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Volume XII, Number 19


January 19, 2022

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January 18, 2022

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3D Printing and Tied Ink: The Federal Circuit Upholds Tying Arrangement

On April 18, 2014, the Federal Circuit ruled that a restriction that required purchasers of one company’s printer to use approved resin – the “ink” – in the high-end physical-object printing market (colloquially known as “3D-printing”) was not an actionable tying arrangement. DSM Desotech Inc. v. 3D Systems Corp., No. 2013-1298.1

The lawsuit was brought by DSM Desotech (Desotech), which manufactures resin used by stereolithography (SL) printing machines. Desotech accused 3D Systems, a manufacturer of SL machines and of SL resin, of improperly preventing its customers from using Desotech’s resin.The court affirmed the District Court’s finding that Desotech could not ultimately prove that 3-D Systems’ printing machines constituted a product market separate from the overall SL printing machine market. It also rejected Desotech’s argument that 3D Systems’ customers were improperly “locked-in” to purchasing approved resin products for as long as they used their printers, declaring that customers’ awareness of 3D Systems’ aftermarket requirements precluded such an argument.


A tying arrangement occurs when a seller conditions the sale of a product or service (the “tying” product) to the purchase of a separate product or service (the “tied” product). Tying arrangements imposed by suppliers with market power have been considered per se unlawful for more than 50 years.3 To establish a per se unlawful tying arrangement, a plaintiff must show, inter alia, 1) that the tying product and tied product are, in fact, two separate and distinct products; 2) that the seller conditioned its sale of the tying product on the buyer’s purchase of the tied product; 3) that the seller possesses sufficient economic power in the tying product to restrain competition in the tied product; and 4) that competition in the tied product is adversely affected by the tying arrangement.4

The third factor, market power, is a threshold issue common to most antitrust claims challenging vertical restrictions.5 As applied in tying claims, the plaintiff must first establish the relevant product market (i.e. the market that includes the tying product and its reasonably interchangeable products), and then show that the defendant has market power in that market; otherwise, it would not have the ability to force sales of the tied product.6

The Federal Circuit Decision

The parties in DSM Desotech vigorously disputed which machines were in the relevant market. 3D Systems was the only manufacturer of SL machines, which “use lasers to create solid parts or objects” from resins.7 SL is a type of “rapid-prototyping technology” used to create or manufacture products through an “additive” or a “subtractive” process. SL is one of many additive processes, which create parts by “building layer upon layer with materials such as plastics, metals, or ceramics,” while subtractive processes start “with a mass of material and remove portions to create a part.”8 At issue in DSM Desotech was whether SL machines were a distinct product market (i.e. a submarket of rapid-prototyping technologies), as Desotech argued, or if machines using other rapid-prototyping technology were “reasonably interchangeable by consumers for the same purposes.”9 The Supreme Court has offered several “practical indicia” to determine the boundaries of a particular market, including (1) whether the products had distinct prices; (2) the product’s peculiar characteristics and uses; (3) industry or public recognition of the market as a separate economic entity; and (4) sensitivity to price changes.10  Interestingly, the Federal Circuit began by noting that the Seventh Circuit requires economic evidence to prove which products “are ‘good substitutes’ and therefore in the same market.”11 Because Desotech did not offer economic analysis (which “might reveal whether customers switch between SL machines and other rapid-prototyping technologies,”) the Federal Circuit held that “the district court properly granted summary judgment on Desotech’s antitrust claims.”12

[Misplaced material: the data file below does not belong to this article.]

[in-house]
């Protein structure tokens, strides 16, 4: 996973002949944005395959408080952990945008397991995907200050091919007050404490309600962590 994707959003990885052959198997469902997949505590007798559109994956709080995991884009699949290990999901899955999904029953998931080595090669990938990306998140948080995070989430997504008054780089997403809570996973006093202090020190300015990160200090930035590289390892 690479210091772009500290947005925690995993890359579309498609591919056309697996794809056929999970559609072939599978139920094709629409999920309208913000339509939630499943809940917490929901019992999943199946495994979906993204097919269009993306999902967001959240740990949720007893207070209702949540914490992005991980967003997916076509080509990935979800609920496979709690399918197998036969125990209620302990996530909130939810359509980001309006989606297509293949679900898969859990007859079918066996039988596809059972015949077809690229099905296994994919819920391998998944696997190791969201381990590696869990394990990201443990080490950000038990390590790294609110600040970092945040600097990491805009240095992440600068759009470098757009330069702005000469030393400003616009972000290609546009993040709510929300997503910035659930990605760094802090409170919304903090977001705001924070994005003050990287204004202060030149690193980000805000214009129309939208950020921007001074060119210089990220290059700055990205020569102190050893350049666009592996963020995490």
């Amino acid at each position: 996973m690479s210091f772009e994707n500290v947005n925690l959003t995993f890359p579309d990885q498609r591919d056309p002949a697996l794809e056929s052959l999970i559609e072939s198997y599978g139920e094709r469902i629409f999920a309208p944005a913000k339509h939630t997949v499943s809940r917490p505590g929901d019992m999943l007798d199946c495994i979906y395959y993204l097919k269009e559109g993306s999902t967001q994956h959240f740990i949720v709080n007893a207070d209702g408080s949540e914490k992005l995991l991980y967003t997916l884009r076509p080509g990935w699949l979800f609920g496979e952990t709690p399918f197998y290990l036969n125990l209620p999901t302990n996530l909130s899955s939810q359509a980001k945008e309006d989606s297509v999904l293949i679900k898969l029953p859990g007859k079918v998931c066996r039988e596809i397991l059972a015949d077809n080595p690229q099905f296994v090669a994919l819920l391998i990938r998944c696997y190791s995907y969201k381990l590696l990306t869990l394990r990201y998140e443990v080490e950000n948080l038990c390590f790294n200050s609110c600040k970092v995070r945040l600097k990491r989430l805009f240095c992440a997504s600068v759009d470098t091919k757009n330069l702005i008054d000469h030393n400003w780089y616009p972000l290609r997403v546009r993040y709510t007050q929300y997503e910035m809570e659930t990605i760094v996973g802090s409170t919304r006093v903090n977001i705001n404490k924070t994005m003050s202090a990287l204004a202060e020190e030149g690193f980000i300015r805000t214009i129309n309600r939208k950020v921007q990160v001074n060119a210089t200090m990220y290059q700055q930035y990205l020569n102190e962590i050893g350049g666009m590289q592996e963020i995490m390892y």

The court went on to address evidence concerning the four “practical indicia,” concluding that while two of the four factors “weigh in Desotech’s favor,” Desotech could not survive summary judgment “[g]iven the limited and tenuous nature of the evidence.”13 Specifically, it declared that testimony offered by Desotech established that SL machines had “peculiar characteristics and uses,” and that there was “industry or public recognition of the [SL machine] submarket as a separate economic entity.”14  This, though, did not establish that SL machines and other rapid-prototyping technologies “are in separate markets;” only that there was a “potential distinct market.”15

To finally determine if there was an actual distinct product market, the Federal Circuit panel reviewed Desotech’s evidence that “customers are insensitive to price changes in SL machines.”16 Desotech had argued that the testimony of four customers, who indicated they would “still buy an SL machine if faced with a 5-10% price increase,” raised a sufficient question of fact about the existence of a submarket to survive summary judgment.17 The Federal Circuit panel disagreed. It found that “such a small sampling (four) from only a single category of customer” was insufficient to show that all of 3D Systems’ customers were indifferent to a SL machine price change, particularly where the testimony was offered “without regard to the broad range of price points of the various SL models.” 18